- "With so much power on tap not far off idle, I can understand why the seven-speed automatic transmission - which includes a Comfort mode that starts the transmission in second gear (to lower engine rpm when accelerating on slick roads) and a Sport setting that starts it in first - has been programmed to upshift rapidly through the gears as the car gains speed; even in the higher gears the engine manages to pull strongly. However, I think Mercedes went a bit overboard. Though the quick upshifts can save fuel and make for quieter operation, they sometimes leave the engine bogged down in too high of a gear when rapid acceleration - or just a not-so-cheap thrill - is needed. To avoid this, I found myself using the automatic's clutchless-manual mode more than I do in most cars just to keep the engine's abundant power available." -- Cars.com
Handling and Braking
For the most part, test drivers appear satisfied with the SL's sporty handling dynamics -- though its braking system does receive mixed reviews. Every SL operates on a rear-wheel drivetrain and features Active Body Control (ABC), which adjusts each wheel's suspension as needed to create a balanced ride. An Electronic Stability Program (ESP) is also standard, and reads steering and braking inputs and compares them to the vehicle's course in order to correct understeer and oversteer by adjusting the SL's brakes and engine power output.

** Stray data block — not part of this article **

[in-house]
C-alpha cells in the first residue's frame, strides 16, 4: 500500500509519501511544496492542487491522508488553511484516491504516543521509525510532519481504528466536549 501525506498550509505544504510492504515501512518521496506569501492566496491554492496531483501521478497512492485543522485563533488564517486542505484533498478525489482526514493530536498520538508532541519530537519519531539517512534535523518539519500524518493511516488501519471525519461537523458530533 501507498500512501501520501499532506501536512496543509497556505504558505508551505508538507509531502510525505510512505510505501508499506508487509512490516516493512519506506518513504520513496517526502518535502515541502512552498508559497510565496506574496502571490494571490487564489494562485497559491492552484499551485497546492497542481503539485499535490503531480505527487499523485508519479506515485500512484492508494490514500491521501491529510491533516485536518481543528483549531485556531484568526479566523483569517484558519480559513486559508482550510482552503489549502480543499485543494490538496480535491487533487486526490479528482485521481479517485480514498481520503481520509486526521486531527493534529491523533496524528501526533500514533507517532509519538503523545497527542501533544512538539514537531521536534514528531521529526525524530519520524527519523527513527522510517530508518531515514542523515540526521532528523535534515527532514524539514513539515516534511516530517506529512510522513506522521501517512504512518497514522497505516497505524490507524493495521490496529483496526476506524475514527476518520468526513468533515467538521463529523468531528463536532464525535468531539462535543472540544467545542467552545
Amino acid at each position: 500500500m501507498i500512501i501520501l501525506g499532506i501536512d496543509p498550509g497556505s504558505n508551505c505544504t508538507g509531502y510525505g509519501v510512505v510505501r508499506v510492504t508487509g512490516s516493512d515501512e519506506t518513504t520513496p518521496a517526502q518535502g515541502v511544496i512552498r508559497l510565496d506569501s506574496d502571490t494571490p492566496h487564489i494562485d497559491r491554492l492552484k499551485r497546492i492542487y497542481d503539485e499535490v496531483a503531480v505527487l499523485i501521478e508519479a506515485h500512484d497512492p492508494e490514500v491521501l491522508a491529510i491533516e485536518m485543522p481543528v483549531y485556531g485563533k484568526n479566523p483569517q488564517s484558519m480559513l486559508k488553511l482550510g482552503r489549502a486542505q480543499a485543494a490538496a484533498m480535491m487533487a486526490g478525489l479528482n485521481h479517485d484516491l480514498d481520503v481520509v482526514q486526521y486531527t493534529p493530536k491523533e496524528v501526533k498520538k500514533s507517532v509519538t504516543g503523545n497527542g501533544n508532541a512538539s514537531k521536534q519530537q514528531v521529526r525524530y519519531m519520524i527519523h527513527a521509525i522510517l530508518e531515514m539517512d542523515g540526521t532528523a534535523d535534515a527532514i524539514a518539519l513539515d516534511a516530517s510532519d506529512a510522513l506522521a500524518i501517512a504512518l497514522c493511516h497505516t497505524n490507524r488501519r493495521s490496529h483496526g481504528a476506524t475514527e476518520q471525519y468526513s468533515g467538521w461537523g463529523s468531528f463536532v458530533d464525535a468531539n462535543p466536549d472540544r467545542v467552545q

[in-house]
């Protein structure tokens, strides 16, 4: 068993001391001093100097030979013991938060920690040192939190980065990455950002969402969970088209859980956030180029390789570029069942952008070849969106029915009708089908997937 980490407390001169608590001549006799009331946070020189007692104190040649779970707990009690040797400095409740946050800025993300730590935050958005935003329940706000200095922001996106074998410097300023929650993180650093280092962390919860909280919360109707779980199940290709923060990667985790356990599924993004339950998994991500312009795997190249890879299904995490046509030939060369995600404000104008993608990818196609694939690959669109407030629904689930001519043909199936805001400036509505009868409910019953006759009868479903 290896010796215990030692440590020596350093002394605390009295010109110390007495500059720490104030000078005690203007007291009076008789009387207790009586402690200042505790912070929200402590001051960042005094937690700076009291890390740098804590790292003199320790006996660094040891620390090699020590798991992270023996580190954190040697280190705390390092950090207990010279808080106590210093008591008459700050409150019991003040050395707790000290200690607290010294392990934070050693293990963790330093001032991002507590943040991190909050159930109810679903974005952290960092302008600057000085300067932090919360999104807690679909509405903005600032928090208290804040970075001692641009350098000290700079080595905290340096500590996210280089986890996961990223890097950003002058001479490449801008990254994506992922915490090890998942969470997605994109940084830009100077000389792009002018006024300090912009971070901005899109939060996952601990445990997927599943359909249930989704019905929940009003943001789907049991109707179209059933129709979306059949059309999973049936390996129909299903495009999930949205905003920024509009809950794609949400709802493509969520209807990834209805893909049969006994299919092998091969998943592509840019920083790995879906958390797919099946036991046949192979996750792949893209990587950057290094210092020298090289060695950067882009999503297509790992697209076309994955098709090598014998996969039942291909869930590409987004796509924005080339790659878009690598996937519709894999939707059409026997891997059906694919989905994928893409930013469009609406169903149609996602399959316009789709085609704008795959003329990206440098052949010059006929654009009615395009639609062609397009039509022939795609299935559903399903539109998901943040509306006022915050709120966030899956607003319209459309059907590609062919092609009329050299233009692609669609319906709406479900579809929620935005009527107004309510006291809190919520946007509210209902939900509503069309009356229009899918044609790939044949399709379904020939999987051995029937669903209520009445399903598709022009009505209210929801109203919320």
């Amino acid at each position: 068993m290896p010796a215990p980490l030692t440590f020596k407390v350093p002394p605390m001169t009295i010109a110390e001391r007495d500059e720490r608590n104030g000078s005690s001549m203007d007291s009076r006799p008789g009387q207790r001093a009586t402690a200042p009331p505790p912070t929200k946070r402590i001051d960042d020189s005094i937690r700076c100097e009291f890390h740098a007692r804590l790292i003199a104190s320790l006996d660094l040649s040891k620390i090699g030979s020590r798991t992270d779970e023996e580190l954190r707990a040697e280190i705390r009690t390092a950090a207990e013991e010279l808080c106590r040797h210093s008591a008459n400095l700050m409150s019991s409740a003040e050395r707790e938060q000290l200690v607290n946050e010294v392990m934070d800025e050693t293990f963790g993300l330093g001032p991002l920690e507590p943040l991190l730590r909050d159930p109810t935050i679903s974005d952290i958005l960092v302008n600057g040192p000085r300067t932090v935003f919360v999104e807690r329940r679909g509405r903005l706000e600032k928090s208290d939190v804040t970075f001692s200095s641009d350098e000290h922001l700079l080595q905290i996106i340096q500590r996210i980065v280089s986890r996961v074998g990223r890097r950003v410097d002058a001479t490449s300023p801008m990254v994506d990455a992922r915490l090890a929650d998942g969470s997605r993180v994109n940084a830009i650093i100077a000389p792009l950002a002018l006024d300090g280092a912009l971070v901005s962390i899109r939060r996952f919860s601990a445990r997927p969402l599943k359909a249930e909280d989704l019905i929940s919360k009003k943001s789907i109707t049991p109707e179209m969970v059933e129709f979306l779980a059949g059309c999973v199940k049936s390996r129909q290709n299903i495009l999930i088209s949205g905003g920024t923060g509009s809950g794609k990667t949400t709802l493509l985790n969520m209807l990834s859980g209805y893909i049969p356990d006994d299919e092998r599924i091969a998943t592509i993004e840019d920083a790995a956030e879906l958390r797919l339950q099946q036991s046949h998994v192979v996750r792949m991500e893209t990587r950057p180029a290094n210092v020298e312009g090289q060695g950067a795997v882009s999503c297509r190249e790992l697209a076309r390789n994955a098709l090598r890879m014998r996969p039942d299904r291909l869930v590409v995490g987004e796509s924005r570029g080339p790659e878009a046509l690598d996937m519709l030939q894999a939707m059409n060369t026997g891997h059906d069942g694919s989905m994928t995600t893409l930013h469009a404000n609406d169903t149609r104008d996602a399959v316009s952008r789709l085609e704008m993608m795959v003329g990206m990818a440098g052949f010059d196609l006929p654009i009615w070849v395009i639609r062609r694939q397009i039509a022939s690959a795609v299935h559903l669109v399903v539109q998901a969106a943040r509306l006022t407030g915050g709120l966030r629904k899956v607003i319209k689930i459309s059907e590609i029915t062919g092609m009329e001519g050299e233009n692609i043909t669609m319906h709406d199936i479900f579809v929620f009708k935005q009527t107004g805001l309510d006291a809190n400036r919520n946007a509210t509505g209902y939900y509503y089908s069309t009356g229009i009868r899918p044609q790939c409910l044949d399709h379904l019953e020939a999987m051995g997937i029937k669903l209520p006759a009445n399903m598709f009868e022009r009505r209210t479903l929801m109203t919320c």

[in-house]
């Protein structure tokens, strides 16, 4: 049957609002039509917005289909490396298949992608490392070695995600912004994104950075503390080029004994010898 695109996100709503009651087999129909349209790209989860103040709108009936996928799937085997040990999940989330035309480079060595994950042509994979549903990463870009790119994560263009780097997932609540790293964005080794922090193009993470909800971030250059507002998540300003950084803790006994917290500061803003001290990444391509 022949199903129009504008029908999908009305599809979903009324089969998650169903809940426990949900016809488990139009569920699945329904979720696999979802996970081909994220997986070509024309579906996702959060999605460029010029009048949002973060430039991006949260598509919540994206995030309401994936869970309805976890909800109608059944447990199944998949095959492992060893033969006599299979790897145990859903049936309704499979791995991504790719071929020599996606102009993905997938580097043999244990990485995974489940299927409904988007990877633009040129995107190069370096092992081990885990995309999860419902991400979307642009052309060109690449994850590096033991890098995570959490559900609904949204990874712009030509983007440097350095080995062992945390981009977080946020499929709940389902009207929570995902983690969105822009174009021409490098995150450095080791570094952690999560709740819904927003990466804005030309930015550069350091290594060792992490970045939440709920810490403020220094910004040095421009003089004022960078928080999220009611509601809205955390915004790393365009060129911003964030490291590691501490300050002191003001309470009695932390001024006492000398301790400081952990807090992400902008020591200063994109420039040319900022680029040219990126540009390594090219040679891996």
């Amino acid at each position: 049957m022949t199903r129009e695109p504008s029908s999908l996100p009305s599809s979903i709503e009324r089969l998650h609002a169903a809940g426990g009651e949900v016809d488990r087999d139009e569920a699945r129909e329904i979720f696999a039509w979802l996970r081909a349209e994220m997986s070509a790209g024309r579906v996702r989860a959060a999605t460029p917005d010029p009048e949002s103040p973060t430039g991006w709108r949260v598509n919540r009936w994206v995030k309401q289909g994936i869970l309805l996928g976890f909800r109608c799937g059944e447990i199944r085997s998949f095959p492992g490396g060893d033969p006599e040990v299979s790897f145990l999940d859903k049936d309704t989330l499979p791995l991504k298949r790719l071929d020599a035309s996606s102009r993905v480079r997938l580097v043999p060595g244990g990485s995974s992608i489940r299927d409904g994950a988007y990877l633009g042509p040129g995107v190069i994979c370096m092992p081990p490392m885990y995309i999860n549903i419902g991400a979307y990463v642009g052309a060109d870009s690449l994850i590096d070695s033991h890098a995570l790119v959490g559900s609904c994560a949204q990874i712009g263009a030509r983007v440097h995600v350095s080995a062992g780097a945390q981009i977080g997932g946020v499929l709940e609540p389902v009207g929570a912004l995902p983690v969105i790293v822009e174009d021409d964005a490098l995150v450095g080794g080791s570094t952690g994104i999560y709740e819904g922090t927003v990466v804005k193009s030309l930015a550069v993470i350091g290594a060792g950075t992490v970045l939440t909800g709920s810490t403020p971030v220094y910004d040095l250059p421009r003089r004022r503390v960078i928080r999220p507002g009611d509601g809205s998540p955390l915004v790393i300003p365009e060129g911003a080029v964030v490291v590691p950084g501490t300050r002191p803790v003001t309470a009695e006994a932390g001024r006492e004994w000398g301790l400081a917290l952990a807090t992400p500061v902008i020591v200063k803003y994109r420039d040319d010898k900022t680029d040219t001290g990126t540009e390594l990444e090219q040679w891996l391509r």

- "As you drive the 2009 Mercedes-Benz SL you'll feel exactness in the steering wheel and brakes and in the way the car corners and copes with emergency situations. What you don't feel is the army of computers monitoring, controlling and adjusting every facet of the SL driving experience." -- Kelley Blue Book
- "Steering, brakes and handling have also been greatly improved across the SL lineup. The new Direct-Steer system continually varies the steering ratio depending on the front wheel angle, speed and load forces on the suspension components. Also, the revised Active Body Control features computer-controlled shock absorbers that constantly control body movement depending on the car's speed, steering angle and other factors. The overall result is a better SL (particularly in AMG form) that provides excellent feedback and flat cornering at any speed." -- Edmunds
- "Sharply maneuverable, with excellent steering and brakes, SL still feels too heavy. This is a 4,200-pound sports car, after all, and no amount of technology or engineering can hide that. ... Mercedes should look at lightening the load for better handling and economy." -- Arizona Republic
- "As ever, ABC (active body control) does a remarkable job of keeping body roll completely snuffed while soaking up all but the most torrid impacts; between the air springs and the solid construction inherent to all recent SLs, we noticed only a few jolts during our entire stint behind the wheels of both SL550 and SL600 models-impacts that probably would have caused much more of a disturbance to lesser cars and their occupants. The SL's brakes, however, felt a touch artificial as the hypersensitive anti-lock system constantly fiddled with the brake pressure at each wheel, especially when trail-braking into corners or on rough patches." -- Car and Driver
- "Convertible cowl shake and body quiver are not noticeable with the top up, but a little bit filters through with the top down. ... SL never feels truly agile, though it corners with linear steering and little body lean. Good stopping control is marred by soft pedal action." -- Consumer Guide
- "[T]he braking action seems somehow delayed, leaving you with a 'whoa!' feeling far too often." -- AutoWeek